As we enter the season of Black Gay Pride, we examine the response to the HIV epidemic among Black gay and bisexual men in Philadelphia, where the HIV infection rate is five times the national average and one-and-a-half times the rate of New York City's, the traditional epicenter of the AIDS epidemic.
As Philadelphia implements strategies to reduce AIDS and HIV infections -- including an outreach program in faith communities last November and a controversial condom campaign targeting teens launched earlier this year -- recent city data show substantial increases in HIV/AIDS diagnoses among men who have sex with men (MSM).
In its latest HIV/AIDS epidemiological report, Philadelphia's AIDS Activities Coordinating Office reported that new cases of HIV infections among gay and bisexual men have risen dramatically over the past three years, with 280 new cases reported in 2007, 309 new cases in 2008 and 350 new cases in 2009 -- a 29 percent total increase.
Data regarding new cases among Black MSM, specifically, were not available because the city only recently began tracking that group as a distinct population, says David Acosta, prevention coordinator for the Philadelphia Health Department. But Black MSM are clearly affected, he says, since African Americans make up nearly half of the city's population.
Of the 911 total HIV infections reported in Philadelphia in 2009, 38 percent occurred among MSM -- more than among heterosexuals (31 percent), injection drug users (29 percent) and those who contracted the virus trough heterosexual contact but didn't identify any risk factor (25 percent).
Nationwide, MSM may not be receiving prevention messages, according to recent data from a 21-city study published by the Centers for Disease Control and Prevention (CDC). The study found 28 percent of Black MSM nationwide infected with the virus -- the highest rate of any demographic group. Of those, 59 percent were unaware of their infection. Young men of color were the least likely to know.
Philadelphia ranks high among cities in which many gay and bisexual men lack knowledge of their HIV-positive status, according to a September 2010 Morbidity and Mortality Weekly Report.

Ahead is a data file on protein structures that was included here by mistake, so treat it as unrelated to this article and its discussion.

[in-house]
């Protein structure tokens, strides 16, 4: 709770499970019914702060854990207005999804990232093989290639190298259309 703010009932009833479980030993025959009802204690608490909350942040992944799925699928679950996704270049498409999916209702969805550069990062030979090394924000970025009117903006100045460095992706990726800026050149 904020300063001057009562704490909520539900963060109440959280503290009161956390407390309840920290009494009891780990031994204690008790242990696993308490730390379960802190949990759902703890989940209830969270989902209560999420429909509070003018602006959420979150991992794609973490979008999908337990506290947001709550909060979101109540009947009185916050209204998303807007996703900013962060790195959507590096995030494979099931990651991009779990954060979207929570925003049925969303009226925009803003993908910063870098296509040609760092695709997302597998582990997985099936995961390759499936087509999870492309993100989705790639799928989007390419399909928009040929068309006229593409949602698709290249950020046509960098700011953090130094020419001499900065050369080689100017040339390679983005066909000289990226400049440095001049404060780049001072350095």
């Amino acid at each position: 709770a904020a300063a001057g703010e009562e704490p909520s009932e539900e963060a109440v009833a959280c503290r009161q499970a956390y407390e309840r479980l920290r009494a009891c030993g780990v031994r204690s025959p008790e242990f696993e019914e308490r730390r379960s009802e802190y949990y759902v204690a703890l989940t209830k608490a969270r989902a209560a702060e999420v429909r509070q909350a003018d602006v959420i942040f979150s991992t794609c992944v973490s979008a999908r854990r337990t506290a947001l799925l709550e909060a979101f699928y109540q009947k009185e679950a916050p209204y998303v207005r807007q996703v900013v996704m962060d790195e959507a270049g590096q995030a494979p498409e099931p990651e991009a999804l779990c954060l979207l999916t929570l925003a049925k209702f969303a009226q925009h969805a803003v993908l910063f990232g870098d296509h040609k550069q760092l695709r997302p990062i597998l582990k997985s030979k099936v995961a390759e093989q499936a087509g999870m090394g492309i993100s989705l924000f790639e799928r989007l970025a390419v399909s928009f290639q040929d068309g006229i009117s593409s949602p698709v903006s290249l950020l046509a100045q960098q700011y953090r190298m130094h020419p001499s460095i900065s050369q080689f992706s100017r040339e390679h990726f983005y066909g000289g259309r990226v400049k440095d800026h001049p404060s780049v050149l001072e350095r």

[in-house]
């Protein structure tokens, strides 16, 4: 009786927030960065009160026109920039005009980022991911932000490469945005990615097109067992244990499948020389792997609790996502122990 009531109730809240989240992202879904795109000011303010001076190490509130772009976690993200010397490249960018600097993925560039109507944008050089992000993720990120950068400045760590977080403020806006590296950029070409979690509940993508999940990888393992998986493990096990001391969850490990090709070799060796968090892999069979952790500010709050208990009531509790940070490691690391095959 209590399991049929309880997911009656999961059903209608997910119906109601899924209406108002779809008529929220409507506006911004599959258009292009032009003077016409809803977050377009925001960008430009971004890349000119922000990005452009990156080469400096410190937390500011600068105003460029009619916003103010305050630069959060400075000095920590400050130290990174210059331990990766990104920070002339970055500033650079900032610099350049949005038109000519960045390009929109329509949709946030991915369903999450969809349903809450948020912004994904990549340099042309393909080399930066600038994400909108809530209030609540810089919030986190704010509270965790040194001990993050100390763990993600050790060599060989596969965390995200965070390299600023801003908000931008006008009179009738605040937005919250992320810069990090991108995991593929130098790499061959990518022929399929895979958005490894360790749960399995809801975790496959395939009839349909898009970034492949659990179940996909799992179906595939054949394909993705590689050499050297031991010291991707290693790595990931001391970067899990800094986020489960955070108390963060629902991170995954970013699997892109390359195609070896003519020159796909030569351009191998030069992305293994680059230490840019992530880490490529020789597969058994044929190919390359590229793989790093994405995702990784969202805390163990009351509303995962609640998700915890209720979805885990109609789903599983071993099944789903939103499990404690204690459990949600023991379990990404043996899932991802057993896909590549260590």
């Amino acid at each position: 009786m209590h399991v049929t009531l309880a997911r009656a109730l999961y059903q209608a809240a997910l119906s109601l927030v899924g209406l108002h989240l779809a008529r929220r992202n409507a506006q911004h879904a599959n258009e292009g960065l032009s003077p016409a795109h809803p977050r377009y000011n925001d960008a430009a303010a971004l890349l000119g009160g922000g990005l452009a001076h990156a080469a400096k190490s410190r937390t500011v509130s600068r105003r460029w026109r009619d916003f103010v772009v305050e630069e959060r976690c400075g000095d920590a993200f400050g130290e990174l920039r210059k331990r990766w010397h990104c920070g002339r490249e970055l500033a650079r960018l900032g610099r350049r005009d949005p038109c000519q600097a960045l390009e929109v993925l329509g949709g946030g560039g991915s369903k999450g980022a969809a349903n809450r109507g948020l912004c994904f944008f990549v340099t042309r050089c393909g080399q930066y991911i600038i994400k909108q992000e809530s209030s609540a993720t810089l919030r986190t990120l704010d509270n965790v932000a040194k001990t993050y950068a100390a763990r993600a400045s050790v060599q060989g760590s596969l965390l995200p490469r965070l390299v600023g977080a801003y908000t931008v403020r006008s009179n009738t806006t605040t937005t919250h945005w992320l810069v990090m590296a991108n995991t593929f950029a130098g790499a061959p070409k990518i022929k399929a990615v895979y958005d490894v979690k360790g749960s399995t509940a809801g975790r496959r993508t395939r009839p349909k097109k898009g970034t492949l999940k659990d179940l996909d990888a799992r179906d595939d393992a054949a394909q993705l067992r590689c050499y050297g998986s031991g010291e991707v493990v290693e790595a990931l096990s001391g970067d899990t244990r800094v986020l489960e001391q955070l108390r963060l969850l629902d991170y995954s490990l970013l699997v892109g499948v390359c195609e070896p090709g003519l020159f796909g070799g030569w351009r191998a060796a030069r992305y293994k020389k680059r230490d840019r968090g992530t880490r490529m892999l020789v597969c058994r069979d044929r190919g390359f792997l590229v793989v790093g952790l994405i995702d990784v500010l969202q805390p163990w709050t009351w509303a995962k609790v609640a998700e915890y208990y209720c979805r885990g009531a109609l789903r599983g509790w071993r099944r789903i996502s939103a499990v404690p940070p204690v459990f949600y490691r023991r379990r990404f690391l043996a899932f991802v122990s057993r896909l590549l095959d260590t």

Of the 440 Philadelphia men tested in 2008 who identified as MSM, 48 (11 percent) tested positive for the virus -- significantly lower than the 19 percent rate for men of all races and ethnicities in the CDC study, but much higher than the HIV rates of most sub-Saharan African nations. A whopping 34 of those who tested positive, or 71 percent, said that they were unaware they had contracted the virus -- a substantially higher percentage than even the 59 percent of Black MSM who were unaware of their HIV-positive status in the CDC study.
With 73 percent of its Black MSM population unaware, only Baltimore ranked higher than Philadelphia among cities in which gay and bisexual men learned through testing that they had the virus.
"The city's AIDS priority changes whenever we get new data," says Acosta of the city's health department. "Hispanic men may be the priority one year, African American women may be the priority in another year. Our numbers are showing MSM as a population at risk. We're doing what we can to reach that population," he says.
Such outreach requires additional strategies, such as communicating culturally specific prevention messages and messages that go beyond the effeminate gay stereotype, which many African American MSM reject, Acosta explains.
The city funds two programs targeted to Black MSM. One program, "Many Men, Many Voices," run by the city's Mazzoni Center, uses three-day retreats as a formal intervention to teach African American men 21 and younger about risky sexual behaviors and how to change them.
Another program, Brothers United Philadelphia, run by the SafeGuards Project & the LGBT Health Resource Center, models itself after the CDC's community-level intervention program called D-UP (Defend Yourself). It uses peer-intervention volunteers trained in healthy sexual practices who move throughout the Black MSM community creating new and healthier social norms.
"African American MSM under 18 are part of a generation who grew up without prevention messages that were targeted toward them. Today we can do more to reach young people, such as social media and the Internet," says Brian Green, SafeGuards' director. "Success in reaching the younger population is critical if we hope to turn things around."
The Colours Organization, Inc., one of the oldest Black gay and lesbian organizations in Pennsylvania, also targets African American MSM through testing, counseling and outreach. But Robert K. Burns, Colours' executive director, warns that reaching Black MSM requires strategic relationships and an acceptance that often only African American AIDS organizations can provide.
Still, leaders in the African American community, such as clergy, politicians and business leaders, have to make AIDS prevention a priority in order for such messages to make an impact, Green says.
Winslow Mason Jr., M.S., is an organizational development specialist and journalist who has done outreach and education in Philadelphia's Black gay community.